Tim Fife held his future in an envelope.
About two months ago, Fife and his classmates – all graduating UC Davis medical students – received their residency matches, which notified them where in the country they would go to begin practicing medicine.
All across the nation, students learned of their residencies at the same time – 9 a.m. PST. Before the clock struck nine, Fife could only look at the sealed envelope with anticipation.
Fife, 28, applied to teaching hospitals nationwide, from Texas to Ohio to California. Like many of his classmates, he was prepared to do whatever it took to achieve his career goals, including moving 3,000 miles away.
“Applying is a long and extensive process,” Fife said. “I think all together I flew almost 40,000 miles. I was on the road for two months and stayed in hotels – I had to pay for everything out of pocket.“
Eventually, all his hard work paid off – the envelope was opened and Fife was matched to Wake Forest University in North Carolina, where he will soon begin his internship in otolaryngology (specialization of the ear, nose and throat). Fife and his classmates will graduate this month, and he will head to North Carolina shortly after.
“I’m really happy the way it’s worked out,” he said. “The next five years will be a good experience.“
Making a match
But before finding out their matches, medical students first went through a complicated residency match process to find out where they would launch their medical careers.
Choosing a program is a balancing act – students want to attend the best programs in their field, but some want to stay close to home.
If students are applying to a competitive field such as dermatology or neurosurgery, they usually must apply to many programs to try and ensure they get a match, Fife said.
Initially, applicants apply to programs of interest, just as they would any other job. If the program is interested in return, the applicant will be asked for an interview.
After interviewing at a handful of teaching hospitals, the students rank the programs in order of preference; meanwhile, the programs rank the applicants.
All students and teaching hospitals submit their preferences to the National Residency Match program.
“The computer goes through and tries to match everyone with their highest possible choice based on what’s available,” Fife said. “Once it‘s done that, results are distributed.“
Location is a big factor for many medical students, as many don’t want to leave their home state behind.
“Staying in California wasn’t such a big deal for me, but for most of my classmates, I think it was,“ Fife said. “I really like North Carolina and think it’s a good fit for my wife and me.“
Although many medical students are going all over the country to start their medical training, some don’t even have to change zip codes.
Christine Osterhout, 27, will begin her four-year residency in psychiatry at UC Davis Medical Center on June 25. She is no stranger to UC Davis as she’s earned both her medical and undergraduate degree here.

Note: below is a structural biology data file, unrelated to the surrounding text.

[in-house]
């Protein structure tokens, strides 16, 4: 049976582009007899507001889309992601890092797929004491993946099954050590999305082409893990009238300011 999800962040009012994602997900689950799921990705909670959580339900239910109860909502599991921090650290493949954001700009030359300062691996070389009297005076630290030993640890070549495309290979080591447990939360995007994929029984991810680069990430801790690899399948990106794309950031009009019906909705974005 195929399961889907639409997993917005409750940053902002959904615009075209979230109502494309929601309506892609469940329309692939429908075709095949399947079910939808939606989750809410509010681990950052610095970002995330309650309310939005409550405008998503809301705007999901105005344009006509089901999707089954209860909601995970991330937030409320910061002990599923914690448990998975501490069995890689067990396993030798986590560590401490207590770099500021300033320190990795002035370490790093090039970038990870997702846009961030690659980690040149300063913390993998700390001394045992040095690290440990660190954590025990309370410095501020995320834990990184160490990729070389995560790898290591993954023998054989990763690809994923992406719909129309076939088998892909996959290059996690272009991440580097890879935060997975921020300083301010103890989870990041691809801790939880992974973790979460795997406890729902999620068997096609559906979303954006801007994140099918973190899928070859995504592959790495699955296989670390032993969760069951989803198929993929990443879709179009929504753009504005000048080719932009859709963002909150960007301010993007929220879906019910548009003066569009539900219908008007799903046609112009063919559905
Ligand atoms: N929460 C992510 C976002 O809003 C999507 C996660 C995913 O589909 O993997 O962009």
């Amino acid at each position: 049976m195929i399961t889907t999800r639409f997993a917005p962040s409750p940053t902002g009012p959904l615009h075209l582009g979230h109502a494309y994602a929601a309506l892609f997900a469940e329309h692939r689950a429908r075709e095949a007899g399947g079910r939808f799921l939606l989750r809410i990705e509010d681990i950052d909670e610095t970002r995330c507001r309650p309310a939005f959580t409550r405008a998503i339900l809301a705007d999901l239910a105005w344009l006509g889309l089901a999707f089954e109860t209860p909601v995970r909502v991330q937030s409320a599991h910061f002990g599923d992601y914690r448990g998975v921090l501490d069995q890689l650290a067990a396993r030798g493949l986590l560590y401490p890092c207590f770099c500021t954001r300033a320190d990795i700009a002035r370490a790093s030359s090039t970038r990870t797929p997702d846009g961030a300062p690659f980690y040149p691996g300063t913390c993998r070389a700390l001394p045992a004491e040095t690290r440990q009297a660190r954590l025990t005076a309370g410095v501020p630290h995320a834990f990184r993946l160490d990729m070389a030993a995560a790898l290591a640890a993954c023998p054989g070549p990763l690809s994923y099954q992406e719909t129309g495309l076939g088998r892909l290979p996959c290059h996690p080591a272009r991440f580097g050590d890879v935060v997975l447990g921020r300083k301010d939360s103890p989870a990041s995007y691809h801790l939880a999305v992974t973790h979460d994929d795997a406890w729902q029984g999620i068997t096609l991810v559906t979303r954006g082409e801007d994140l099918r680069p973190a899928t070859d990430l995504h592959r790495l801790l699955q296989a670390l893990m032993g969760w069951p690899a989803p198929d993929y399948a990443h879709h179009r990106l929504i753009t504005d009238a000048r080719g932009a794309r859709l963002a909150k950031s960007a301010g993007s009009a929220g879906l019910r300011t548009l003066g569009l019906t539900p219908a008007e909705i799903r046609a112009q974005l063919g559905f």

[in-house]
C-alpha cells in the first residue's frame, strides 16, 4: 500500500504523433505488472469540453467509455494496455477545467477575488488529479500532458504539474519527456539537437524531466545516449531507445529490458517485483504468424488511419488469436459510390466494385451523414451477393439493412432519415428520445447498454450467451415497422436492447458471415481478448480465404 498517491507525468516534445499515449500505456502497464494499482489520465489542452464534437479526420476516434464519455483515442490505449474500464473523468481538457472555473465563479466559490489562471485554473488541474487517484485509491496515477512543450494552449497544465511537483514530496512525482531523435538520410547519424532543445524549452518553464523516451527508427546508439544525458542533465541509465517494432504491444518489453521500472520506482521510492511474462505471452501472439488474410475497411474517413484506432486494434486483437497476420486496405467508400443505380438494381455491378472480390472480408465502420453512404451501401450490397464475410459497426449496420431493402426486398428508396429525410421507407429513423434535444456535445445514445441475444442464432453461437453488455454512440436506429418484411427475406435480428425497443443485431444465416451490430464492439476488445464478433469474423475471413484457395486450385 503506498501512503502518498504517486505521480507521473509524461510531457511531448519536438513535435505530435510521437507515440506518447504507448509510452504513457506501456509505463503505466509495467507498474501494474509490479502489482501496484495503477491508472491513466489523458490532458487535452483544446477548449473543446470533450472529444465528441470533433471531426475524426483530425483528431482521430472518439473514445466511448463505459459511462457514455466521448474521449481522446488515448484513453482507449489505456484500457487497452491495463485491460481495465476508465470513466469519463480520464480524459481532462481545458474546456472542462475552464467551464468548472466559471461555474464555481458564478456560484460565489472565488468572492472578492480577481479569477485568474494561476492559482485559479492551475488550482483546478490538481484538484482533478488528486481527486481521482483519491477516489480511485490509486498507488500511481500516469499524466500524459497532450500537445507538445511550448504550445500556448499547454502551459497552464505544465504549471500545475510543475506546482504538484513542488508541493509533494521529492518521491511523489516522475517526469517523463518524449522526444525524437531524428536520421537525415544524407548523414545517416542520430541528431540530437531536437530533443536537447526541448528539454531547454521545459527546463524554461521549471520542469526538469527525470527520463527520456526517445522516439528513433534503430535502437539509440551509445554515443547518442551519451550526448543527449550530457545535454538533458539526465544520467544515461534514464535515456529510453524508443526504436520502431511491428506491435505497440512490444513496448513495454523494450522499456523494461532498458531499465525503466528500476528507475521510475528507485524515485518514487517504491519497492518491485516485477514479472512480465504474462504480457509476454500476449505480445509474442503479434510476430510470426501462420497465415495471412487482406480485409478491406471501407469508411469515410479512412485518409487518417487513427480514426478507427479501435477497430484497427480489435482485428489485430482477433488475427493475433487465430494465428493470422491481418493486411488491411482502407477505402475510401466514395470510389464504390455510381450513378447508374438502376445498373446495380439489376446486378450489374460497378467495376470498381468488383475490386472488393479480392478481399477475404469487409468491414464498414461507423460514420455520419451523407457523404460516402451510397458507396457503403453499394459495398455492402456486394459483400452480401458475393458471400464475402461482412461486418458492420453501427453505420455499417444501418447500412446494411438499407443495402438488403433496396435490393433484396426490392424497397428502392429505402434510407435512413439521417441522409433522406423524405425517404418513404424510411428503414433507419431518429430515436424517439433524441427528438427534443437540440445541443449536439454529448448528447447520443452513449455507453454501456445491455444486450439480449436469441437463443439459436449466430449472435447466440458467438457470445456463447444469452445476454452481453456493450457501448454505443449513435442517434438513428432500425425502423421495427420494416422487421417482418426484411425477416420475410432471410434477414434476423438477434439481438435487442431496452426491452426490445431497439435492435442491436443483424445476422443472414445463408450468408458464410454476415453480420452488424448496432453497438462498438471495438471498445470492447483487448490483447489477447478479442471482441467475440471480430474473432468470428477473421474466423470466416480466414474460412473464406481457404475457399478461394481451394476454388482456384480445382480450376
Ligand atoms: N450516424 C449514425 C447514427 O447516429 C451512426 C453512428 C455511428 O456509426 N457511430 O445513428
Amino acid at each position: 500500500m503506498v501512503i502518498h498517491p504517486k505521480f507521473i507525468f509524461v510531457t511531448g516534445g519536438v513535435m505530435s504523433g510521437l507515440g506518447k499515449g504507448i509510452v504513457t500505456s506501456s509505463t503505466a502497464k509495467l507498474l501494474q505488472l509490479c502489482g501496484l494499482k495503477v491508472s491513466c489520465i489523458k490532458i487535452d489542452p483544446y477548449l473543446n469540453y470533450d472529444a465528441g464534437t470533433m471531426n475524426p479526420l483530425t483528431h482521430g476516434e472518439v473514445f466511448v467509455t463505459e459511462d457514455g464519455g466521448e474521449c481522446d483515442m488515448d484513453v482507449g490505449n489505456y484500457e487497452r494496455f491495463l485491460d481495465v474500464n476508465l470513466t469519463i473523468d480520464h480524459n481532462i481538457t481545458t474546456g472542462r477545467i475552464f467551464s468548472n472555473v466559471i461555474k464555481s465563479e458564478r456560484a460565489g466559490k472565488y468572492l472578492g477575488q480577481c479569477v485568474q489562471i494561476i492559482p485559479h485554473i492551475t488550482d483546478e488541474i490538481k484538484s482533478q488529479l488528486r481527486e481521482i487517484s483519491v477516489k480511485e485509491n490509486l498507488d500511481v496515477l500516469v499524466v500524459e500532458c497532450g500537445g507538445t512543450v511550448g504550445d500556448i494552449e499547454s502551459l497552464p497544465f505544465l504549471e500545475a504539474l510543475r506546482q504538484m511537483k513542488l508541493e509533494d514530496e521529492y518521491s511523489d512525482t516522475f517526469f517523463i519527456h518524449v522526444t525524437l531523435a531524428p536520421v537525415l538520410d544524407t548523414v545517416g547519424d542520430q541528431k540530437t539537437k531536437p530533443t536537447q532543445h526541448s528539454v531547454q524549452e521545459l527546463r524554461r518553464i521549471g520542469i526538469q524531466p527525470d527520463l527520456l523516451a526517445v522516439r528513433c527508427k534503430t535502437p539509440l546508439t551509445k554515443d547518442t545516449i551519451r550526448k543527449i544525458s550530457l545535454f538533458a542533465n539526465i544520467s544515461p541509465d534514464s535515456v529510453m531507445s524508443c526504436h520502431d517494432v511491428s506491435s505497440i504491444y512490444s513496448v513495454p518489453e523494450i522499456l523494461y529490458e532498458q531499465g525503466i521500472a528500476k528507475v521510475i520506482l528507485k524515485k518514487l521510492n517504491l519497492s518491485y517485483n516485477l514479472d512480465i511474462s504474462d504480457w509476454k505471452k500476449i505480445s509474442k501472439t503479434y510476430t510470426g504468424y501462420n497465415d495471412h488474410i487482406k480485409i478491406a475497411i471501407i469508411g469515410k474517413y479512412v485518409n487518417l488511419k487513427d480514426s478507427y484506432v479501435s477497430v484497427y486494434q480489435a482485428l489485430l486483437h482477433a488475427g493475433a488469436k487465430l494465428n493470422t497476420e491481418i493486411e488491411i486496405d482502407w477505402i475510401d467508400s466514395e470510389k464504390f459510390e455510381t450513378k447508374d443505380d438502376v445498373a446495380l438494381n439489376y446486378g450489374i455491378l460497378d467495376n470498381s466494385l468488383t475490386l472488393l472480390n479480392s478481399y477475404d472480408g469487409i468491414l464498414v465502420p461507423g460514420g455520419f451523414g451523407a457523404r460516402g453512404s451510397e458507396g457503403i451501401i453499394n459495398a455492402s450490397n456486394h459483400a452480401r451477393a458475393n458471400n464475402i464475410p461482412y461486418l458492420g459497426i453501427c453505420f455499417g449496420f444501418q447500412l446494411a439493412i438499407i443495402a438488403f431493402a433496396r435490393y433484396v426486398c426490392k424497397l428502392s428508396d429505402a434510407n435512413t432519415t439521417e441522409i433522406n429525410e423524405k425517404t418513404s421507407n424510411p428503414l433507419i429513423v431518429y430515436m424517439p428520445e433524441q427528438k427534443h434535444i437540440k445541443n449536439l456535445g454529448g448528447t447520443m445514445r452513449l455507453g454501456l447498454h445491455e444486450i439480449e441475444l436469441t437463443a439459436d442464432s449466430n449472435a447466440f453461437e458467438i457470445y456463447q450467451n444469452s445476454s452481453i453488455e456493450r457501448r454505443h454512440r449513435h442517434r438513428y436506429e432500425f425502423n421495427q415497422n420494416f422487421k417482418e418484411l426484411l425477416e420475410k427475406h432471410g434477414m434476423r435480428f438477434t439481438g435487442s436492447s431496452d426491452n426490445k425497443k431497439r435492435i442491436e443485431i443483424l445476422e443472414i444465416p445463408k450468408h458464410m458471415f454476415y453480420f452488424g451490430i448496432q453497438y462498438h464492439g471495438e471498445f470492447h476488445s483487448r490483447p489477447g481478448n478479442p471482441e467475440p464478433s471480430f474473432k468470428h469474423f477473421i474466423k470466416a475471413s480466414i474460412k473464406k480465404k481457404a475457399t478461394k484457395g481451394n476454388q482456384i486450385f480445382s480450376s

“I’m excited about staying at UC Davis,” Osterhout said. “I’m happy here and hope to stay here afterwards, too.“
Staying in state played a big role in Osterhout’s decision.
“I had a hard time applying to places where I didn’t have family,” she said. “You’re so busy, so when you have time off you want to be close to family.“
More medical training
Fernando Boschini, another fourth-year medical student at UC Davis, will begin his residency in radiology at the University of North Carolina, where his sister will also be completing her residency. Boschini is familiar with the area, receiving his undergraduate degree from Duke University, so the position is a good match.
But before returning to North Carolina, Boschini will complete a one-year surgical internship at UC Davis. The internship will give him valuable training for his specialty, as image guided procedures in radiology overlap with training for surgical specialties.
Each step in your medical education gives you more and more responsibility, Boschini said.
“Your residency is a quasi-job, but it’s also an education,” he said. “You’re in charge of a patient, but someone to oversee your decision making – you always have to be under a supervising physician.“
Residency period varies with specialty and program, Fife said. A specialty in family medicine may involve a three-year residency; neurosurgery may entail seven.
After completing a medical residency, residents become attending physicians, where they have full control over medical decision-making, Boschini said.
The soon-to-be M.D.s know that their residency years will be tough, but they are up to the challenge.
“I think for all of us, it’s kind of intimidating going from being a student to being a physician,“ Fife said. “The learning curve is pretty steep, but you hope that the four years of medical school have prepared you.“
The first year of residency – the intern year – is known to be especially arduous.
“My internship is probably going to be pretty rough,” Fife said. “Most residents are expected to work about 80 hours a week, and you’re on-call taking care of patients overnight every three nights or so.“
“I am very excited to finally be able to say that I’m the doctor taking care of the patient, but I know that I’m still going to look for help,” Boschini said.
Though their internships may be trying, the students have a passion for medicine and are confident they chose the right career
“It takes a lot of hours, a lot of work and a lifetime commitment to school,” Osterhout said. “But if you want to help people and love [the medical field], it’s a great fit.”
ANNA OPALKA can be reached at firstname.lastname@example.orgXXX.